This story was originally published on November 11, 2014.
Unlike Memorial Day, which honors those who died while serving in the U.S. military, Veterans Day is about the living and the dead. It pays tribute to all U.S. military veterans — both current and past. November 11 is also Europe's Armistice Day, which celebrates the end of WWI.
In his weekly address, Obama dedicated the day to "all those who served to keep us free and strong," calling out generations of veterans from those who fought in WWII to the men and women returning from Iraq and Afghanistan.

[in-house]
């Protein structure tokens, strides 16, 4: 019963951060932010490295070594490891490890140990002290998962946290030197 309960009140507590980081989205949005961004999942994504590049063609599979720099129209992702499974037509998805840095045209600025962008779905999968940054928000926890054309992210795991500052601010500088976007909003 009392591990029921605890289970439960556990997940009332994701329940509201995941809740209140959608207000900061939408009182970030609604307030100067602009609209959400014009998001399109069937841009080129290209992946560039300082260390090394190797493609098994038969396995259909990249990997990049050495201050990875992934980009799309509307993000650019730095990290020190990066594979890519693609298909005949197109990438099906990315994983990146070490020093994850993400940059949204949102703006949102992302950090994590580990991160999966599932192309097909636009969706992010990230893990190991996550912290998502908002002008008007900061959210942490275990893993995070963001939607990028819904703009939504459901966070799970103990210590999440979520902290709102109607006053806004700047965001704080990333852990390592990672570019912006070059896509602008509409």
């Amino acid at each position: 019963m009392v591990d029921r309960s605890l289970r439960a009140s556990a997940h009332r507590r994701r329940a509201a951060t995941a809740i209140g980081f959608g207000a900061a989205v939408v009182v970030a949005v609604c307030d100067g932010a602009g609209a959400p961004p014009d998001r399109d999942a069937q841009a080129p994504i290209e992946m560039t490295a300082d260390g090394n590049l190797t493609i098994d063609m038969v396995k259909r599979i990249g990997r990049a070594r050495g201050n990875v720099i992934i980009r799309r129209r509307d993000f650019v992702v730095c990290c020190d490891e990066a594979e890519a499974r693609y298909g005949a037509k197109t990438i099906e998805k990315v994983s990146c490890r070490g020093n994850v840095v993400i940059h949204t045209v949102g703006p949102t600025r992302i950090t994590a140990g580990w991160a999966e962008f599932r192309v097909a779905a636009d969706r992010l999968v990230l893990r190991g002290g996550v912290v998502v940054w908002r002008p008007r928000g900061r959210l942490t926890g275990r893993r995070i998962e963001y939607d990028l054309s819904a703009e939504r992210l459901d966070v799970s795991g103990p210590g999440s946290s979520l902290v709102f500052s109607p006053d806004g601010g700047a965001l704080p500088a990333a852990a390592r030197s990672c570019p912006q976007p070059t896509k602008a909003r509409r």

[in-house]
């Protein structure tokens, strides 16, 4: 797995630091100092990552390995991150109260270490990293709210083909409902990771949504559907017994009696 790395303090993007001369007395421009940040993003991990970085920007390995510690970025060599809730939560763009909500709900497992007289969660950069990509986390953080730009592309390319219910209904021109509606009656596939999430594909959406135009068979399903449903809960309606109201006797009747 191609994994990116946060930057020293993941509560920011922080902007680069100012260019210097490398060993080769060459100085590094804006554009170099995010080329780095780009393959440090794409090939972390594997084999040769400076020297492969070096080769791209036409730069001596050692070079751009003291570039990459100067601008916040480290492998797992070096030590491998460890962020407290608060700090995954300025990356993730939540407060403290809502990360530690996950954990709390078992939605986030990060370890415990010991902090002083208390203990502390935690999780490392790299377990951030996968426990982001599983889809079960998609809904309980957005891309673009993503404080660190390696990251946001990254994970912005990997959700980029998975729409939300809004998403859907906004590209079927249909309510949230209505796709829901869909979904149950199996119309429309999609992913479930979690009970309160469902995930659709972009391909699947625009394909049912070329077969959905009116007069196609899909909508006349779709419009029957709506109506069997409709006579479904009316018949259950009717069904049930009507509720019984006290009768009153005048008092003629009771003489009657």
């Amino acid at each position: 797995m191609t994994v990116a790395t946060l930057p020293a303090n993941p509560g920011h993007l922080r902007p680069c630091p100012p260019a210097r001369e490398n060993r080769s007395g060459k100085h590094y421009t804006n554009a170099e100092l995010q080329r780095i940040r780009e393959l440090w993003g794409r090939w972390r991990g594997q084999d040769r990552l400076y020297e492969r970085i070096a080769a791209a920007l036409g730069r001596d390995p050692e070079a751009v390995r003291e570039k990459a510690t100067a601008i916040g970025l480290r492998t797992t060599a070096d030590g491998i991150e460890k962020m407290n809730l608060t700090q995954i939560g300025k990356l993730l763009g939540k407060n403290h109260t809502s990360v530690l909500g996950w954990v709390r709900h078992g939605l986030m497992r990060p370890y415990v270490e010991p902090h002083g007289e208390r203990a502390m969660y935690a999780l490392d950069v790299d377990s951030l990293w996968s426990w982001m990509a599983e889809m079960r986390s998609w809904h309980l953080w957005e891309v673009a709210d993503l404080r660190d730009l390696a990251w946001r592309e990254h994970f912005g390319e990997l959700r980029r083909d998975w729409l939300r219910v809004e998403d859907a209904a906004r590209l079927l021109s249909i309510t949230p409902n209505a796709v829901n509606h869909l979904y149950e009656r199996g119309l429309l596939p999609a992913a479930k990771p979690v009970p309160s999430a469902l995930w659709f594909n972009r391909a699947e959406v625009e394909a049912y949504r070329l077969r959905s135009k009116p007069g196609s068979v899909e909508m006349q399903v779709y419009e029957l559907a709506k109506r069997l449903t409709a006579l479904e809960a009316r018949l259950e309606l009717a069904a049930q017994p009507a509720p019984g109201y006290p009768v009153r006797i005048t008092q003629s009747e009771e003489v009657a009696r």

Today, the US, Britain and countries around the world celebrate in their own unique ways. The Tower of London was surrounded by 888,246 poppies — one for every soldier who died during WWI. Across the states, cities big and small hosted veteran marches.